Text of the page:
● Royalty Income from Health Insurance Policies: $107.8 million in 2002; 17 percent of operating revenues.

AARP endorses and lends its logo and name to products, namely insurance and investment plans, in return for royalties. The royalties, which are based on how much AARP members have invested in various plans, totaled $217.7 million in 2002. Royalty income from insurance policies alone was $123.3 million in 2002. Health insurance royalties, unreported in 2002, accounted for an average of 87.4 percent of AARP's total royalty income in both 2000 and 2001. Assuming the same percentage in 2002, AARP's health insurance royalty income for that year would be $107.8 million " 17 percent of AARP's $635.8 million in total operating revenues.

A large portion of this royalty income likely was derived from insurance policies administered by the UnitedHealth Group, the principle health care plan approved by AARP. In 1997, AARP signed a ten-year deal to sell managed-care services of  UnitedHealth Group to its members. 2 Ovations---a subsidiary of UnitedHealth Group---offers AARP members Medicare supplement, hospital indemnity and supplemental hospital insurance, as well as prescription drugs and health products.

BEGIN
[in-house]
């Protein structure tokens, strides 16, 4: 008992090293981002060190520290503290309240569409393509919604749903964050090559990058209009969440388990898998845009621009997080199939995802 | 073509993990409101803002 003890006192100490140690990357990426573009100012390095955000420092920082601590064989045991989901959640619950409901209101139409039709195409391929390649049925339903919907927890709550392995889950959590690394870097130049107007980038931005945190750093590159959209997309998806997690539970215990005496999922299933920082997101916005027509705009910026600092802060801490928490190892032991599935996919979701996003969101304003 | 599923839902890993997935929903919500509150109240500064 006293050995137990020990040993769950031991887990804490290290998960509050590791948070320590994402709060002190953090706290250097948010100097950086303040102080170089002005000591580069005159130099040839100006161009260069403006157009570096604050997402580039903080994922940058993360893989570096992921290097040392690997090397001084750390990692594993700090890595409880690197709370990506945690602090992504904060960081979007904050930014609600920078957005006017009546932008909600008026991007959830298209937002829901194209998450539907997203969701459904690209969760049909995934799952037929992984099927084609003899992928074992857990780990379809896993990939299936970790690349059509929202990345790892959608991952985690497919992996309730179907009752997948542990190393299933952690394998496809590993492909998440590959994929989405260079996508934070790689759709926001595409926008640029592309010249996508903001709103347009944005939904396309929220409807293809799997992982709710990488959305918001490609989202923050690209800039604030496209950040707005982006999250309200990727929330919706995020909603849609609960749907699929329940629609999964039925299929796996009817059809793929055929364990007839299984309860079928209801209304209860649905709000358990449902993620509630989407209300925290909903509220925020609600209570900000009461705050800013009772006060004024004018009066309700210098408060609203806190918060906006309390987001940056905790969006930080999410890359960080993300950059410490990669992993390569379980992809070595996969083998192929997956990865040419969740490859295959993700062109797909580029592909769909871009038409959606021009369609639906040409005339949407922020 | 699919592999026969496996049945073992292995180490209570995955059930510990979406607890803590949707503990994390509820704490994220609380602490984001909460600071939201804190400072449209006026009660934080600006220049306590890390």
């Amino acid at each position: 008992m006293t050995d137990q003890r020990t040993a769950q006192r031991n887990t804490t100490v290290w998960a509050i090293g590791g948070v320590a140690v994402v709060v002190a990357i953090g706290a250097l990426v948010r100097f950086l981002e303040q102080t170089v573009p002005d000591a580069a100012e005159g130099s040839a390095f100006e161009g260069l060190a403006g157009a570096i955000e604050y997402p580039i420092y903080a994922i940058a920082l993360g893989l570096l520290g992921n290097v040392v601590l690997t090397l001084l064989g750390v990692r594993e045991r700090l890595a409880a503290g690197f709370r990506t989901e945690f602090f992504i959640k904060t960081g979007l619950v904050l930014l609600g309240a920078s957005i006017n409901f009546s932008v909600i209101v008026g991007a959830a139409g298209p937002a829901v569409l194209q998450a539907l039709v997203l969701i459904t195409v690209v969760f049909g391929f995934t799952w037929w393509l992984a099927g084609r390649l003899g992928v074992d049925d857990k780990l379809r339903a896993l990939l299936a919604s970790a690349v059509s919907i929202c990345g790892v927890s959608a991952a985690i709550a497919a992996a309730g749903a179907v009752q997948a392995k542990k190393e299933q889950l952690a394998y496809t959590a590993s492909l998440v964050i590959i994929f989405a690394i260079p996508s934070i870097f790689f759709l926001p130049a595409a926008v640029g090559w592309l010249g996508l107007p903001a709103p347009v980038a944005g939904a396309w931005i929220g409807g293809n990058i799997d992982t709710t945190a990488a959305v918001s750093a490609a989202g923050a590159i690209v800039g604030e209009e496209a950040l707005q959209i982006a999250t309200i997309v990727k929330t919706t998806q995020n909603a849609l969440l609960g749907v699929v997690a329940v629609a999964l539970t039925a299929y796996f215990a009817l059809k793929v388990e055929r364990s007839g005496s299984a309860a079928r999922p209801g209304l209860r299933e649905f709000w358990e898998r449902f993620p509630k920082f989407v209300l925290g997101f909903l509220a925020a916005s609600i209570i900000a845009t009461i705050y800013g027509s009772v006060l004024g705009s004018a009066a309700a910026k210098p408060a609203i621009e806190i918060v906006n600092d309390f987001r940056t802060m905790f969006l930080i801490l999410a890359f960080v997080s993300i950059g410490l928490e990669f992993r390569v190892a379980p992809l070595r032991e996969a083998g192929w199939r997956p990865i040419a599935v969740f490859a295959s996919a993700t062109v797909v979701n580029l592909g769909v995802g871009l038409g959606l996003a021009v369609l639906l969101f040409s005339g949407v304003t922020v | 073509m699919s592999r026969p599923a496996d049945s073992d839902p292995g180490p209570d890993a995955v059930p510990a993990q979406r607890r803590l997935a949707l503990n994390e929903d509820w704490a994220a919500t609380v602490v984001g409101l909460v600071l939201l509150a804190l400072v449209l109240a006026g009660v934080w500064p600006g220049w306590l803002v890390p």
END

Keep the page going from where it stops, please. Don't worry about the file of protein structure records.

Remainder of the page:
Effect of the Republican Medicare Bill: The legislation will result in most Medicare beneficiaries getting their drug coverage either by signing up for drug-only plans or by joining managed care organizations that provide a full range of services. UnitedHealth Group, one of the nation's

AARP's self-interest as an insurance company vs. as an advocacy group for seniors

leading health plans, can be expected to make a major push for a share of this new market. UnitedHealth Group's AARP-approved plans already are marketed to AARP's 35 million members through member lists and its 22 million-circulation magazine. This arrangement should dramatically accelerate AARP's future royalty income, which is based on how much AARP members pay in AARP-affiliated program premiums.

Assuming that AARP, with 35 million members, captured just 5 percent of the new $400 billion Medicare prescription drug market over the next 10 years, it would collect an additional $20 billion in insurance premiums. At AARP's average royalty rate of 2.9 percent (over the past three years), 3 its royalties would raise $58.4 million a year from the Medicare drug entitlement alone.

● Investment Income from Insurance Products: $26.7 million in 2002; 4.2 percent of operating revenues